Pacers Critique Campus Dining

Poor_Quality=_Unhappy_Food
By Makayla Cook

A piece of metal in a burger, moldy pieces of fruit and bread, and fried chicken with a feather in it are all controversial images students have taken of various disastrous food mishaps at William Peace University’s Belk Dining Hall, provided by Sodexo.

With the worries around the “freshman 15” and young adults struggling to make nourishing dietary decisions, some students on the WPU campus find it challenging to fulfill their needs. Outside of themed meals such as fried chicken Wednesdays, Taco Tuesdays, and occasional steak dinners, students are sometimes disappointed with the quality and variety of food offered.

“Tragic,” “confusing,” “disappointing,” “poor quality,” and “not really worth it,” were all words students used to describe Belk dining hall in interviews. Some athletes were concerned about finding healthy food options to support their active lifestyles. Vegans and vegetarians also struggle to find tasty and sustainable food to eat. 

In an unofficial online survey conducted by The Peace Times staff, 95.5% of the 67 students who responded indicated that food quality and variety needs the most attention and improvement; the other options were staff and food service personnel (friendliness and helpfulness), ambiance, and cleanliness. 

In addition, 70.1% said that they feel they aren’t getting their money’s worth and 61.2% wouldn’t recommend Belk dining to other students.

Wordcloud of words from student survey using WordClouds by Makayla Cook

While these results may seem shocking, a recent study discovered that not a lot of college students actually enjoy the food they’re served on their campuses.

According to research on college campuses published in 2020 by the International Hospitality Review, “only 34 percent expressed overall satisfaction with their on-campus dining facilities, ultimately impacting their dining frequency.” 

The report goes on to say that “on-campus foodservice providers will need to recognize their consumers’ behavior” and put in the extra effort in order to satisfy those who dine with them.

In the Peace Times survey, students suggested multiple ways of increasing food quality and variety, and at times claimed to have suffered food poisoning after dining at Belk. 

Lochlyn Gamble, a junior communication major, said he experienced some food that was less than ideal quality.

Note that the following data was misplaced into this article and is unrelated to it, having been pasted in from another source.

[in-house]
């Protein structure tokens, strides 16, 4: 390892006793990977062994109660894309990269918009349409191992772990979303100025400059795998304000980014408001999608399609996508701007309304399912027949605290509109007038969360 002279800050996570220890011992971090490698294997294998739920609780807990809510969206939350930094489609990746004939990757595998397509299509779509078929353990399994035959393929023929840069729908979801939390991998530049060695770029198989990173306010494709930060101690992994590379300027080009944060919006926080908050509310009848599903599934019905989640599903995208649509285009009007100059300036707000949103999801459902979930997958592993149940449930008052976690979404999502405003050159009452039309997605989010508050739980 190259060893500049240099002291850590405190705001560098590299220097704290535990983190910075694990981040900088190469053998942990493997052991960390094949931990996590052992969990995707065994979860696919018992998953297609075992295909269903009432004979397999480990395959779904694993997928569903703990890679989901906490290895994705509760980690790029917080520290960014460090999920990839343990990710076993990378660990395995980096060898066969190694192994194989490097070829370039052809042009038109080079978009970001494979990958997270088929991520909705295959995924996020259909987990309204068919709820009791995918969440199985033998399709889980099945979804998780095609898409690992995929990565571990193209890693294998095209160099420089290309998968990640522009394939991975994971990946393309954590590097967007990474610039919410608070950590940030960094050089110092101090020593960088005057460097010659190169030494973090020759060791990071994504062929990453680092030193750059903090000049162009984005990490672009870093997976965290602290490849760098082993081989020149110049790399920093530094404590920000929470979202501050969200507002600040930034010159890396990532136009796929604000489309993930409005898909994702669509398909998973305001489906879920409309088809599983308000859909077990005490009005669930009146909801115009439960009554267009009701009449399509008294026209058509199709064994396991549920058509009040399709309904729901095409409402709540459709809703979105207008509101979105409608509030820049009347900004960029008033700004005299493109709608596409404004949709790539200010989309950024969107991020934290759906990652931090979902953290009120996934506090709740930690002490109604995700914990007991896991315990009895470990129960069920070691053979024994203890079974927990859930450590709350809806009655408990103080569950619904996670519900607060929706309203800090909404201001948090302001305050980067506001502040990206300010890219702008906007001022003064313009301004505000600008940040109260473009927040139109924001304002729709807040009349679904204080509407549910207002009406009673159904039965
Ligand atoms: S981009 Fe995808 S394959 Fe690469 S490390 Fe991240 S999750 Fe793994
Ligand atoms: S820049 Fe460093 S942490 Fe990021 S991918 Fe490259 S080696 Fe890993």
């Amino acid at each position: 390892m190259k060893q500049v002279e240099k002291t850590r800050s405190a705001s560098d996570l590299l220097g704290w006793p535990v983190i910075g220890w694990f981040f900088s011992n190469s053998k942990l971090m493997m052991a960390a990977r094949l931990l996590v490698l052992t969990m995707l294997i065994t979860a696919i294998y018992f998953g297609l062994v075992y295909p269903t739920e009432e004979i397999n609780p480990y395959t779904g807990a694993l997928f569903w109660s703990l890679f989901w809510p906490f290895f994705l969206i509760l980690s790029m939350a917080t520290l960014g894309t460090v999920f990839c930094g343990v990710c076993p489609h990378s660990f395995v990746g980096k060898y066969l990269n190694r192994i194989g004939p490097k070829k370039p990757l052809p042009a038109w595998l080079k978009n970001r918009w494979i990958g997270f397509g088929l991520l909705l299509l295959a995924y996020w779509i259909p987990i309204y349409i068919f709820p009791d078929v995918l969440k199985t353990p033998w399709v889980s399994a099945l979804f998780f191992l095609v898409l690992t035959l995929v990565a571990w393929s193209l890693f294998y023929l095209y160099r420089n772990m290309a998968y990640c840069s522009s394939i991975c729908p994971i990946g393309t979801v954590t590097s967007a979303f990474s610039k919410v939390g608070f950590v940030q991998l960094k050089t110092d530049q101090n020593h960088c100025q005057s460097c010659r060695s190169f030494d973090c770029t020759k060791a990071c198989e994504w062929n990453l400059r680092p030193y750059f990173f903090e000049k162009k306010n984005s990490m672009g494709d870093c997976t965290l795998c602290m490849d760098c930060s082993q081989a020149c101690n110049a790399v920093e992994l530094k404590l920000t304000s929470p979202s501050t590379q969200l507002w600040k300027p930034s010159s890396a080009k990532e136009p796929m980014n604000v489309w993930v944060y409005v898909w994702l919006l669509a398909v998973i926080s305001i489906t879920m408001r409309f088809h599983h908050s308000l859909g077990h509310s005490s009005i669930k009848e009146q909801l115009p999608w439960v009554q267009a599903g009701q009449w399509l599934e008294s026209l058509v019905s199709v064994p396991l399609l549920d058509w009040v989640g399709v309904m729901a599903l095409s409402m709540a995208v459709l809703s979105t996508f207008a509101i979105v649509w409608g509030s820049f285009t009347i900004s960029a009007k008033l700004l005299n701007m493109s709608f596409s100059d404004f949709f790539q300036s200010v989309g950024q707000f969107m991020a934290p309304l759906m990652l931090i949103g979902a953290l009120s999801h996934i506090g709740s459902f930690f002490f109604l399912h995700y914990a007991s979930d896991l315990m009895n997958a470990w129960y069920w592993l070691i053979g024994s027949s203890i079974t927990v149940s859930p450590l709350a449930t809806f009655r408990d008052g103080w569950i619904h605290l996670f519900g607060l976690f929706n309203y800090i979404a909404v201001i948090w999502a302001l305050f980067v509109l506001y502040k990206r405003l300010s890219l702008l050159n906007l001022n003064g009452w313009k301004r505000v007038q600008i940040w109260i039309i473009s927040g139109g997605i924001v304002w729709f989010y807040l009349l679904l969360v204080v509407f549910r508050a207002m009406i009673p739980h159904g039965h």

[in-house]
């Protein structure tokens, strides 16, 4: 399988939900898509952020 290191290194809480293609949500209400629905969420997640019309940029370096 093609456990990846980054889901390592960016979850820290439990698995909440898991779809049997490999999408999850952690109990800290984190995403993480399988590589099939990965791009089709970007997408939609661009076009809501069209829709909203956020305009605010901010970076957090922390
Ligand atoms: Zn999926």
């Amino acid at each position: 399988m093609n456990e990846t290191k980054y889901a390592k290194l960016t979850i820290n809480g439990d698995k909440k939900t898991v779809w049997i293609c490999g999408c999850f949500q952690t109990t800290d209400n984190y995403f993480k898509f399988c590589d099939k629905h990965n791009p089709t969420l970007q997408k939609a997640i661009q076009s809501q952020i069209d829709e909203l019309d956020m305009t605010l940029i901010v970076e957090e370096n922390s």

“I think a higher level of quality control should be used since mold and stale food is served on occasion,” said Gamble.

Adam Finkelstein, a sophomore theatre major, has been keeping a detailed food journal tracking all of his opinions of the food. He posts some of the meals that aren’t up to his standards on social media, tagging various WPU-affiliated accounts including @wpeaceu and @wpeaceuprez.

Screenshot of review entry from Adam Finkelstein

In one entry, from steak night on Feb. 14, he wrote, “If you had this type of quality consistently instead of only on special occasions, there wouldn’t be an issue with the dining hall.” 

Recently, Finkelstein hasn’t been the only one using social media to voice his concerns. First-year musical theatre major Justin Fuko became somewhat famous around the WPU campus for his comment to the Belk dining Instagram account. 

Fuko voiced his opinion that having to pay an extra $7, along with using a swipe, for steak night was unreasonable. 

The @pacerdining account replied, saying.  “Our goal is to offer high quality & affordable menu items for each event. However, as food costs are ever-changing there may be times that additional fees are necessary to meet the expectations for events such as Steak Night.”

 Fuko replied: “‘high quality’ should be your goal for EVERY meal. Maybe focus on that first, before overcharging students at a dining hall that they already pay way too much for.”  The comment received 25 likes in addition to being reposted and praised by several other students. 

Screenshot from @pacerdining Instagram taken by Makayla Cook

Teresa Ratcliff, Belk Dining’s General Manager, understands that not everyone can afford to indulge in the special events, noting that these events are optional and that food from the regular menu is available to those who don’t want to spend the extra money. A fee to cover these events is necessary because Sodexo is unable to offer items such as crab legs or steak on their daily menu.

According to student interviews and the survey taken, the staff in Belk dining hall are far from the issue. A pleasant 71.7% of students that answered the survey rated their encounters with staff and food service personnel in the dining hall as either a 4 or 5 (out of 5). Individuals like Chef Ghana Garland were among students’ top compliments in regard to their dining experience.